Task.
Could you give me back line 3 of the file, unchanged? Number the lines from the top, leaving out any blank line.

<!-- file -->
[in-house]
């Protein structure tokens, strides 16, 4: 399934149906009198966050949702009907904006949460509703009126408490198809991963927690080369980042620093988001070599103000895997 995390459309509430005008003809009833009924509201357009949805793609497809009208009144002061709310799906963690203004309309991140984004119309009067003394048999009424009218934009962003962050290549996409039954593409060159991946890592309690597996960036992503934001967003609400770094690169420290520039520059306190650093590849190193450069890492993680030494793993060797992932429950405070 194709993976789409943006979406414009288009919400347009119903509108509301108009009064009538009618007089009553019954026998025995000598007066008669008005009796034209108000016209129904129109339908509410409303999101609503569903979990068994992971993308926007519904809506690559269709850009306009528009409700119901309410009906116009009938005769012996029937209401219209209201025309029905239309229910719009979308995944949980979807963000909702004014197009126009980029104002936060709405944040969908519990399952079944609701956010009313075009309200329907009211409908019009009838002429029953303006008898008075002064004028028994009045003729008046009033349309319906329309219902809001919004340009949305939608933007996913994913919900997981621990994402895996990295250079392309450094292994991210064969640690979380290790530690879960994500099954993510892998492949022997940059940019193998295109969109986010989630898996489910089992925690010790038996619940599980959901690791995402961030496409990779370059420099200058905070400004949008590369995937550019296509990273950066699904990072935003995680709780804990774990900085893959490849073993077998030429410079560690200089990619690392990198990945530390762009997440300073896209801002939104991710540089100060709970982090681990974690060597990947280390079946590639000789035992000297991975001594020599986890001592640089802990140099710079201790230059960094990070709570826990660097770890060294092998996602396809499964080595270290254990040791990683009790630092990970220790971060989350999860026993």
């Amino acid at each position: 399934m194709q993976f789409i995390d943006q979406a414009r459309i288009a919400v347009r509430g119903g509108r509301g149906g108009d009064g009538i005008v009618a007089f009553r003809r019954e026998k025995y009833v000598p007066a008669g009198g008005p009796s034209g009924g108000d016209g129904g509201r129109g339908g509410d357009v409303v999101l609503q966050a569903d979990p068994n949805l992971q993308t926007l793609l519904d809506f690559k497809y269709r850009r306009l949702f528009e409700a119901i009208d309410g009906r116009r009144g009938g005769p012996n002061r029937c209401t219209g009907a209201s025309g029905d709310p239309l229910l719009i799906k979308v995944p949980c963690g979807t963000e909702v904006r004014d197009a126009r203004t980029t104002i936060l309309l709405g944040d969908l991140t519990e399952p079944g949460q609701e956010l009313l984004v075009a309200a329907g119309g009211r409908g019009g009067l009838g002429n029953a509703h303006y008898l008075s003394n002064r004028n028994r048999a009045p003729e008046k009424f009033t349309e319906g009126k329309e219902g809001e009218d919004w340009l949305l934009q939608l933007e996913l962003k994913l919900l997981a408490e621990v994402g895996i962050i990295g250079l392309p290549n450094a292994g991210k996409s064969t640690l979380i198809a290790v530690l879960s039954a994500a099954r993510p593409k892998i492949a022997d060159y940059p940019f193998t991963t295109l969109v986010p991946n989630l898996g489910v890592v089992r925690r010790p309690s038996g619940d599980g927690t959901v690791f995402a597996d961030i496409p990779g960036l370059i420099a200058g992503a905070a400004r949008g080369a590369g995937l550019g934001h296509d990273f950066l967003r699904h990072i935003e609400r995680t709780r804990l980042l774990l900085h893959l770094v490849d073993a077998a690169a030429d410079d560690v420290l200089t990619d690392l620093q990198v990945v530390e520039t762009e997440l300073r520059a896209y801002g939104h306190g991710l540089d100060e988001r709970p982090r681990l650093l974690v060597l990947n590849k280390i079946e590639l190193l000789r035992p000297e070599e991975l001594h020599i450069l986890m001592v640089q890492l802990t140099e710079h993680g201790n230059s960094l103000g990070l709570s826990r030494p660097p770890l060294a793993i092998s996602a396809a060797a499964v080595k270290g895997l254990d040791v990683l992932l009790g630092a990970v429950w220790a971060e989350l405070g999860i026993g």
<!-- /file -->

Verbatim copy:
């Amino acid at each position: 399934m194709q993976f789409i995390d943006q979406a414009r459309i288009a919400v347009r509430g119903g509108r509301g149906g108009d009064g009538i005008v009618a007089f009553r003809r019954e026998k025995y009833v000598p007066a008669g009198g008005p009796s034209g009924g108000d016209g129904g509201r129109g339908g509410d357009v409303v999101l609503q966050a569903d979990p068994n949805l992971q993308t926007l793609l519904d809506f690559k497809y269709r850009r306009l949702f528009e409700a119901i009208d309410g009906r116009r009144g009938g005769p012996n002061r029937c209401t219209g009907a209201s025309g029905d709310p239309l229910l719009i799906k979308v995944p949980c963690g979807t963000e909702v904006r004014d197009a126009r203004t980029t104002i936060l309309l709405g944040d969908l991140t519990e399952p079944g949460q609701e956010l009313l984004v075009a309200a329907g119309g009211r409908g019009g009067l009838g002429n029953a509703h303006y008898l008075s003394n002064r004028n028994r048999a009045p003729e008046k009424f009033t349309e319906g009126k329309e219902g809001e009218d919004w340009l949305l934009q939608l933007e996913l962003k994913l919900l997981a408490e621990v994402g895996i962050i990295g250079l392309p290549n450094a292994g991210k996409s064969t640690l979380i198809a290790v530690l879960s039954a994500a099954r993510p593409k892998i492949a022997d060159y940059p940019f193998t991963t295109l969109v986010p991946n989630l898996g489910v890592v089992r925690r010790p309690s038996g619940d599980g927690t959901v690791f995402a597996d961030i496409p990779g960036l370059i420099a200058g992503a905070a400004r949008g080369a590369g995937l550019g934001h296509d990273f950066l967003r699904h990072i935003e609400r995680t709780r804990l980042l774990l900085h893959l770094v490849d073993a077998a690169a030429d410079d560690v420290l200089t990619d690392l620093q990198v990945v530390e520039t762009e997440l300073r520059a896209y801002g939104h306190g991710l540089d100060e988001r709970p982090r681990l650093l974690v060597l990947n590849k280390i079946e590639l190193l000789r035992p000297e070599e991975l001594h020599i450069l986890m001592v640089q890492l802990t140099e710079h993680g201790n230059s960094l103000g990070l709570s826990r030494p660097p770890l060294a793993i092998s996602a396809a060797a499964v080595k270290g895997l254990d040791v990683l992932l009790g630092a990970v429950w220790a971060e989350l405070g999860i026993g």